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7 Importance of VCF

White and Gorton (2004), Dries et al. (2009), and Swinnen (2006) find that the introduction of VCF programs by agribusiness companies is a common phenomenon across transition countries.

Also in Latin America, VCF through credit and input provision in contractfarming schemes is widespread over many different agricultural sectors such as fruits and vegetables sector, poultry, tobacco, sugarcane, barley, and rice (Dirven, 1996). Similarly, at least in some value chains in India, VCF is quite common. Gulati et al. (2007) point out, with evidence from several South and Southeast Asian countries and from several sectors that smallholder and poor farmers participate in and benefit from contract-farming schemes and VCF systems in food supply chains in Asia. In Sub-Saharan Africa (SSA), private VCF has become a dominant system of rural financing. For example, in Mozambique and Zambia it is virtually the only source of finance for agricultural households (IFAD, 2003). It is estimated that for SSA as a whole, 50 percent of rural households that access credit do so from wholesalers, retailers, and processors in the form of VCF. (DFID, 2004). According to IFAD (2003), the VCF in Sub-Sahara Africa is mostly direct VCF in the form of seasonal credit and input provision in contract-farming schemes; and is most com-

mon in traditional, tropical export sectors (coffee, tea, cocoa, rubber, oil palm) and in high-value, non-traditional export sectors (horticulture)[1].

In summary, in many countries and sectors VCF is becoming more important than pure credit transactions in traditional commercial and informal lending. Maertens et al. (2007) have analyzed the importance of VCF for smallholder horticulture households in Senegal and find that farmers who contract with exporting companies receive on average about 300,000 FCFA seasonal credit from the companies, mostly in the form of inputs, while on average farm-households can access only about 130,000 FCFA of credit a year from other formal and informal sources.

8 Impact of VCF on Productivity, Quality and Output

Empirically, the impact of private VCF systems on productivity is difficult to quantify as several other factors affect output simultaneously and as companylevel information is difficult to obtain. Still, whatever evidence is available suggests that successful private VCF has important positive effects, both direct and indirect.

Case studies indicate that private VCF programs can lead to strong growth in output, quality, and productivity. For example, case studies of the sugar and dairy sectors in Eastern Europe show how VCF caused output, yields, and investments to grow dramatically (Gow et al., 2000; Swinnen, 2006). In the case of Polish dairy farms, VCF induced an increase in farm investments (in particular cooling tanks and better cows) in the mid-1990s. As a result the market share of the highest quality milk increased from less than 30 percent on average in 1996 to around 80 percent on average in 2001 (Dries and Swinnen, 2004).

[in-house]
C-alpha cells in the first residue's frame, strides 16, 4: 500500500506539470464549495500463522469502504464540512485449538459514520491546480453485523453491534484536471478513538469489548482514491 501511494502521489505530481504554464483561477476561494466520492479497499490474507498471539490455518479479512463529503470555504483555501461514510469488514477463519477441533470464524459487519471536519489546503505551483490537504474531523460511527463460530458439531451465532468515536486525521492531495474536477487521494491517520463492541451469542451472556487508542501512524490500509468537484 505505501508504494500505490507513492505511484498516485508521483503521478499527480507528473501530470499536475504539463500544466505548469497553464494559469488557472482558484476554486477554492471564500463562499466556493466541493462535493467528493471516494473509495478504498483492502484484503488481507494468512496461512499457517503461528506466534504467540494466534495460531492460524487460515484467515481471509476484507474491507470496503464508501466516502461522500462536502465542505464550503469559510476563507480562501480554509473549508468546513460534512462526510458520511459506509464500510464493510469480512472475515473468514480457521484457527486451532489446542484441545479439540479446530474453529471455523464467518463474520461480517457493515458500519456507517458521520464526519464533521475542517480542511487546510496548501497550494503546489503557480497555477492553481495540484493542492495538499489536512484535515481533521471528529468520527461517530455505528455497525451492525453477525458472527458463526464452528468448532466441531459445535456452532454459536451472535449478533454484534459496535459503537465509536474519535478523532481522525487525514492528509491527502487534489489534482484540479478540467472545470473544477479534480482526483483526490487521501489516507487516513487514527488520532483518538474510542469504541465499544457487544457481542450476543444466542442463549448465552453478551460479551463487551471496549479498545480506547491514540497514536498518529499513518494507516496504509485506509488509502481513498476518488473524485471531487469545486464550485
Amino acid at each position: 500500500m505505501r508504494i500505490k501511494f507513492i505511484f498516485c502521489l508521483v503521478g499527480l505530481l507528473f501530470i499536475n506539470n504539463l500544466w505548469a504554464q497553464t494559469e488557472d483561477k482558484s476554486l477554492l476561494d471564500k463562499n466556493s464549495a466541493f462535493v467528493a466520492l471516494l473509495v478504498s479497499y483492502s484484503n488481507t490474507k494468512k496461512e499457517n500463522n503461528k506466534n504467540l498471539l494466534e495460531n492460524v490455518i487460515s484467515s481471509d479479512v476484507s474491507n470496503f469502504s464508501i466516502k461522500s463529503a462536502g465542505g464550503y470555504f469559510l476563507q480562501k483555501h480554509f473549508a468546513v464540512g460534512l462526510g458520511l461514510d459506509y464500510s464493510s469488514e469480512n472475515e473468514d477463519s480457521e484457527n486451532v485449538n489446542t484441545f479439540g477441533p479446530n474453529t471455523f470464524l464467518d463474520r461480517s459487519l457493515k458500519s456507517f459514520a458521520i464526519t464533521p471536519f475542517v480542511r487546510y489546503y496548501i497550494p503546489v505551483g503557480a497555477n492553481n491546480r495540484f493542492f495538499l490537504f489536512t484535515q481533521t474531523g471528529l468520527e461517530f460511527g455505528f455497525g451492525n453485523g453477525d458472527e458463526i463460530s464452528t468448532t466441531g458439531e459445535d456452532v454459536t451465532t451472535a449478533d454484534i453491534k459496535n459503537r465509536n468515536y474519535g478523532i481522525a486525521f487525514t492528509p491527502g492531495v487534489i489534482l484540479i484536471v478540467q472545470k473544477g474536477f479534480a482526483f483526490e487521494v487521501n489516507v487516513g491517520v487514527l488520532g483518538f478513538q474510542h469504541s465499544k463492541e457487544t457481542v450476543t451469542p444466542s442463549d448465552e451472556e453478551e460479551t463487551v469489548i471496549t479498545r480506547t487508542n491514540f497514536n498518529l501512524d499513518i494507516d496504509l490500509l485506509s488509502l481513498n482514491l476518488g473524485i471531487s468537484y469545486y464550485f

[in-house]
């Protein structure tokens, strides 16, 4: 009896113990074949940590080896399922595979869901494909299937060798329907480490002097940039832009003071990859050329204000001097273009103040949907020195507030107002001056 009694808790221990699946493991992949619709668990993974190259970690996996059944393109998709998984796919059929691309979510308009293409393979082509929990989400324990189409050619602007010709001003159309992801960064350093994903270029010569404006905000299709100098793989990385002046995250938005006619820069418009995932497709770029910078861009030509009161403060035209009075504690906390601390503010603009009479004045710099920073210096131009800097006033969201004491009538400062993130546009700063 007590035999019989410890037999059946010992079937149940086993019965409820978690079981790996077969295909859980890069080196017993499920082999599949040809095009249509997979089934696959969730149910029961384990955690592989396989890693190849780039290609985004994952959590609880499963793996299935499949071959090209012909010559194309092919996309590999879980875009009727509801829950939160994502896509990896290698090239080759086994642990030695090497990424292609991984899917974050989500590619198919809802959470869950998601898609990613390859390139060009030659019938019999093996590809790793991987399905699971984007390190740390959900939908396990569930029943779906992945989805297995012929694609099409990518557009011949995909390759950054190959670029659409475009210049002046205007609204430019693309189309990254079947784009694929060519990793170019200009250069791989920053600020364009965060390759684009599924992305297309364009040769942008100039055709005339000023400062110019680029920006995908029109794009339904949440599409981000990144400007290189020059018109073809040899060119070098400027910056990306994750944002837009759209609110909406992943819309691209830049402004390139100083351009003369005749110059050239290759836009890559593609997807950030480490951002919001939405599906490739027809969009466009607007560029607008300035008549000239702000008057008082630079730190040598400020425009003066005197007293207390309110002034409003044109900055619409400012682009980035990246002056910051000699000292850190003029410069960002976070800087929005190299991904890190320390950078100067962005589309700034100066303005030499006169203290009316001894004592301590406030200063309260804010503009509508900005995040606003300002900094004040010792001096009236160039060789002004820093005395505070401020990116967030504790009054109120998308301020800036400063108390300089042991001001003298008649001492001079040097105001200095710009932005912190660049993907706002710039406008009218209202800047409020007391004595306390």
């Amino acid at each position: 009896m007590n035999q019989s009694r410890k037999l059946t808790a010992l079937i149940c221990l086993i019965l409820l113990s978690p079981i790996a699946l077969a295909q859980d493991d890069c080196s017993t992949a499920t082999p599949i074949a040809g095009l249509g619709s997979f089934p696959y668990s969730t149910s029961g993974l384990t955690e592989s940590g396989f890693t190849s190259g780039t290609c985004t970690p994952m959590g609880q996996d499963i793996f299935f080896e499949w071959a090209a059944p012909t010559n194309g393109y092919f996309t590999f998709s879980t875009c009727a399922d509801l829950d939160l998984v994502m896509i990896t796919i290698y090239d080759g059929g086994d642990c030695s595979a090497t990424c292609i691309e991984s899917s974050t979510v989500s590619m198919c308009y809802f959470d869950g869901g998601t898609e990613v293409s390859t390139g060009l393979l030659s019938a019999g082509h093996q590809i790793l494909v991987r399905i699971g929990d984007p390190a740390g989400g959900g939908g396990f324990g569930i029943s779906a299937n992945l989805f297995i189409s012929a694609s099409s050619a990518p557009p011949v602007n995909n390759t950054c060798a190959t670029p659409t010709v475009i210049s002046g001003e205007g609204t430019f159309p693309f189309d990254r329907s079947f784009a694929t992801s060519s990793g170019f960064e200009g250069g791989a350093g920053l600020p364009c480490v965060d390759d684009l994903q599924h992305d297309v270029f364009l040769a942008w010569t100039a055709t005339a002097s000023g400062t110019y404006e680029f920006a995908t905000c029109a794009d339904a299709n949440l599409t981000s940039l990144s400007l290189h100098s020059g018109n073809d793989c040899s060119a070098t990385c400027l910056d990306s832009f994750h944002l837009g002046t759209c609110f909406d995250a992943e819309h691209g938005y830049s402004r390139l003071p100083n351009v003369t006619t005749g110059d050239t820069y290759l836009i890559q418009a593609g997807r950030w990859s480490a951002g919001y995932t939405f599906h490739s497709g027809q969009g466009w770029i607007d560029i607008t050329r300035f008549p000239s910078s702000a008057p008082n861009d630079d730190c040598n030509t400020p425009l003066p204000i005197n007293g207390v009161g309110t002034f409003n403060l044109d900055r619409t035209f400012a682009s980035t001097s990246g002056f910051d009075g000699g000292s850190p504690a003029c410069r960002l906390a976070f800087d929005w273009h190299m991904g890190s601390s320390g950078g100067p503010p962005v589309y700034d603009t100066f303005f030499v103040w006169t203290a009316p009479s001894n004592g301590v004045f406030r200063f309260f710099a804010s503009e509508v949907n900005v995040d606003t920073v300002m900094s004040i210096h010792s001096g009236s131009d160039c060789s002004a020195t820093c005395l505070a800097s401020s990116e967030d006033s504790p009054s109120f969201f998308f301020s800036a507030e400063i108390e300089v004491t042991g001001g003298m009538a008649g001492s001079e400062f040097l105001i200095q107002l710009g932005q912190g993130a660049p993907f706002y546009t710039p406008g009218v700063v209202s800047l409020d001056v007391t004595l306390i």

VCF has indirect spill-over effects as households' overall access to capital increases and their risk reduces. VCF also implies guaranteed sales, often at guaranteed prices, which reduces marketing risk for farmers. Coordinating firms also share in the production risk of farmers through ex-ante provision of inputs and credit. Moreover, credit arrangements and prompt cash payments after harvest in VCF programs improves farmer's cash flow and access to capital, with spillover effects on other household activities, including other crops. Reduced risks, improved income stability, and access to capital are particularly important effects in the case of capital and insurance market imperfections.

A number of empirical studies provide evidence for these household spillover effects. Henson (2004) shows that contracted vegetable farmers in Uganda benefit from reduced risk and improved access to credit. Another illustrative example comes from Minten et al. (2009) on the vegetable sector in Madagascar. A large number of very small farms benefit from vegetable contract farming through more stable incomes, shorter periods without revenue, and technology and productivity spillovers on rice. Studies examining the motivations of farmers to engage in contract-production with VCF show that access to inputs, credit, and guaranteed sales prices, are the most important motivations, not direct income effects (see table 2).

If the processing firm can set the terms of the VCF contract such that it captures the rents, the productivity growth may not benefit the farms (Bardhan, 1989); and interlinking may even bestow additional monopoly power upon the processing company, which may exploit unequal power relationships with farmers to extract rents from the chain. While empirical evidence on this issue is limited, and very few studies have actually tried to measure this, what is available suggests that farmers do share importantly in the benefits of VCF. For example, studies on the horticultural export sector in Africa (Madagascar by Minten et al. (2009), and in Senegal by Maertens and Swinnen (2009), and Maertens et al. (2011)) find that there are strong poverty reduction effects from vertical coordination and VCF in high-value supply chains.

  • [1] For example, in Mozambique 270,000 and 100,000 smallholders respectively receive input credit from cotton and tobacco companies in contract-farming systems (IFAD, 2003).
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